Diazepam - Side Effects, Addiction, & Treatment Options

Diazepam Side Effects & Addiction

Diazepam is prescribed to treat alcohol withdrawal, and it is also used to treat anxiety disorders. Learn more about the side effects of Diazepam here.


Takeaways from this article:

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    Diazepam uses and side effects

  • american addiction centers photo

    Can you overdose on diazepam?

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    Diazepam drug information

  • american addiction centers photo

    Diazepam withdrawal treatment options


Diazepam (Valium) belongs to the benzodiazepine drug family, along with lorazepam (Ativan), clonazepam (Klonopin), and alprazolam (Xanax). 1 When sold illicitly, diazepam is sometimes called candy, sleepers, or tranks.

Diazepam is prescribed to treat alcohol withdrawal, and it is also used to treat anxiety disorders and skeletal muscle spasms. 1,2 It is one of the most commonly abused benzodiazepines, in part because it is easily obtained through prescription. 1 Many times, diazepam abuse begins with legitimate prescription use.

Regular use can lead to physical dependence, addiction, and withdrawal symptoms when the person decides not to take diazepam anymore. 2 Detox programs can help people safely quit diazepam without experiencing dangerous side effects, such as seizures. People who have become addicted should continue treatment at a recovery center after withdrawal.

Side-Effects of Diazepam

Diazepam is often prescribed to treat anxiety disorders and can reduce fear, panic, or anxiousness. It is sometimes administered to patients before medical procedures. However, it can also lead to side effects, including:

  • Confusion.
  • Memory loss.
  • Headache.
  • Tremor.
  • Vertigo.
  • Constipation.
  • Nausea.
  • Blurred vision.
  • Slurred speech. 3 

Some side effects are serious and require immediate medical attention, such as:

  • Seizures.
  • Shuffling walk.
  • Fever.
  • Difficulty breathing.
  • Severe skin rash.
  • Yellowing of the skin or eyes.
  • Irregular heartbeat. 4

Am I addicted to Diazepam?

To assess whether or not you are addicted to diazepam, look at the effect it is having on your life. Addicts who are ready to begin the recovery process from drugs and alcohol usually must undergo detox as the first step on the road to healing from substance abuse issues.

  • Do you skip work, avoid social gatherings, distance yourself from your spouse and friends, or pass on hobbies you once enjoyed to use diazepam?
  • Do you plan your days around when you will take or have access to the drug?
  • Do you buy diazepam when you cannot afford it?
  • Have you lied about your diazepam use?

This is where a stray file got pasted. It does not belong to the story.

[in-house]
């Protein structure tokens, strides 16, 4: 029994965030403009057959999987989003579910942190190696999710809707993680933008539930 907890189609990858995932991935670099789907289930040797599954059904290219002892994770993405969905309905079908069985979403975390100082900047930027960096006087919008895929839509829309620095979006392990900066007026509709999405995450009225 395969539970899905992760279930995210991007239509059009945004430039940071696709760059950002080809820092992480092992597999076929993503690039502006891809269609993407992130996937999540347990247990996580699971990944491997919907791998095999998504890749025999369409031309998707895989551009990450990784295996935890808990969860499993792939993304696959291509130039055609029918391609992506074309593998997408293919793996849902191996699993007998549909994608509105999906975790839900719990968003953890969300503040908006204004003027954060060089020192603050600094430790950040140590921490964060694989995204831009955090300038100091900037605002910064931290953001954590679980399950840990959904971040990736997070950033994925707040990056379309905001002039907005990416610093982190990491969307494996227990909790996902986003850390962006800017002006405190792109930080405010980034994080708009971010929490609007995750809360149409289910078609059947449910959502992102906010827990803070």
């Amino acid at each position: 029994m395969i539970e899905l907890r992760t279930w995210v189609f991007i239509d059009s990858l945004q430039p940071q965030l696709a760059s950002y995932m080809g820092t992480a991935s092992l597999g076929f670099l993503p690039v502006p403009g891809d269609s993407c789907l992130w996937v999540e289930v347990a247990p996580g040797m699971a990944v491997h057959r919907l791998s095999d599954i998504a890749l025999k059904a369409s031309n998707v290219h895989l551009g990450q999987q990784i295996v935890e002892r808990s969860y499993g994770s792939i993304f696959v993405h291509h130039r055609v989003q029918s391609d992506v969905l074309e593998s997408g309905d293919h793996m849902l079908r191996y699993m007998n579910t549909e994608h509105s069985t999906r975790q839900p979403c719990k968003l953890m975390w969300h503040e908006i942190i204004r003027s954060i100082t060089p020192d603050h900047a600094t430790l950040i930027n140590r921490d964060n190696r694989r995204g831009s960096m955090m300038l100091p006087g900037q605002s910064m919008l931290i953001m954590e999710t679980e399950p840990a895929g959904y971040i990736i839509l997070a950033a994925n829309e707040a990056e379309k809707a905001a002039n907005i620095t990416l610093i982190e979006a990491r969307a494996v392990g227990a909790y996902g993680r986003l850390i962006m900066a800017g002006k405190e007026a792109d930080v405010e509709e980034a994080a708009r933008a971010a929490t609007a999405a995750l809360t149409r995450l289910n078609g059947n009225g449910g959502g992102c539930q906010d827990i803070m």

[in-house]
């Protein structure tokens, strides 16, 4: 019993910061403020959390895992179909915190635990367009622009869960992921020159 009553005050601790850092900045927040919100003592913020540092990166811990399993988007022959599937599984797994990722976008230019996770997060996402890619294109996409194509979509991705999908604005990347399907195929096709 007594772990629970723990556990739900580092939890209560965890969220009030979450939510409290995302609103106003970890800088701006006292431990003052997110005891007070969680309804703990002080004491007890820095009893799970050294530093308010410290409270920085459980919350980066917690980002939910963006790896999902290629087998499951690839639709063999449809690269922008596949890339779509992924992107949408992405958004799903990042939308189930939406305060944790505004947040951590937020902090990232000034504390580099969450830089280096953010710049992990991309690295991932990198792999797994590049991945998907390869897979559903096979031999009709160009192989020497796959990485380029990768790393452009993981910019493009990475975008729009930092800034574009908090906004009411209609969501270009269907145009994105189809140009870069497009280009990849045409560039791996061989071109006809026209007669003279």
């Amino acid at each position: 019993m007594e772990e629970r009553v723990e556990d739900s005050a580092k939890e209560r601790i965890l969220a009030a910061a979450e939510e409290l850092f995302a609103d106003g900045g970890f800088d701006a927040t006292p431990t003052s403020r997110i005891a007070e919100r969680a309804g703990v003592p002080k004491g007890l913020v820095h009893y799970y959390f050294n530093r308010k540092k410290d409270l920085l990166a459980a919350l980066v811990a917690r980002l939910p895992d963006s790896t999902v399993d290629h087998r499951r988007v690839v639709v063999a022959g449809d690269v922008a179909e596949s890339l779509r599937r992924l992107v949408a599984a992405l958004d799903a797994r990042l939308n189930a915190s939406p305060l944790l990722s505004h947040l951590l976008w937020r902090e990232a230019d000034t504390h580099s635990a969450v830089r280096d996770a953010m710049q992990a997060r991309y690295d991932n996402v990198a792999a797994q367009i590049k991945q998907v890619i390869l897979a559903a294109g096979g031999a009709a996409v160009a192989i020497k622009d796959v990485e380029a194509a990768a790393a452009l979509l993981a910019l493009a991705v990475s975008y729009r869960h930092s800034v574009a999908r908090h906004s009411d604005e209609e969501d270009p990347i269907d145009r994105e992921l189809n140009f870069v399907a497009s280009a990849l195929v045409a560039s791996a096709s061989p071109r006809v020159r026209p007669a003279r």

• Have you bought diazepam illegally, or considered doing so?
  • Do you take diazepam more often than prescribed or at higher doses than prescribed?

If the answer to any of the above is yes, you could be developing a substance use disorder and might benefit from treatment.

Overdosing on Diazepam

Diazepam overdose occurs when you take more of the drug than your system can metabolize. The most frequent occurrences of overdose are when someone takes too much at once, or when someone who previously detoxed from the drug takes the dose used at the height of addiction. Withdrawal lowers tolerance, so the person may not be able to handle the dose they once could.

Since all benzodiazepines have the potential for respiratory depression, a diazepam overdose can lead to severe breathing difficulties (especially if combined with other depressants, such as alcohol). Other signs and symptoms of diazepam overdose are:

  • Low blood pressure.
  • Ataxia (loss of control of body movements).
  • Diminished reflexes.
  • Profound drowsiness/loss of consciousness.
  • Coma (rare).
  • Death (rare, but the risk is increased if diazepam is taken with alcohol or other central nervous system depressants). 3

Treatment Options for Diazepam Withdrawal

Withdrawal occurs because once your body becomes dependent upon diazepam, it must readjust to functioning without the drug if you stop taking it.

Symptoms of withdrawal include:

  • Tremors.
  • Abdominal cramps.
  • Sweating.
  • Muscle pain.
  • Anxiety.
  • Irritability.
  • Sensitivity to light.
  • Seizures. 2

Fortunately, many of these symptoms can be reduced or eliminated if the dose is reduced gradually – a process known as tapering. Different types of diazepam detox and withdrawal treatment programs offer tapering as well as medical supervision for withdrawal. These programs include:

  • Detox centers.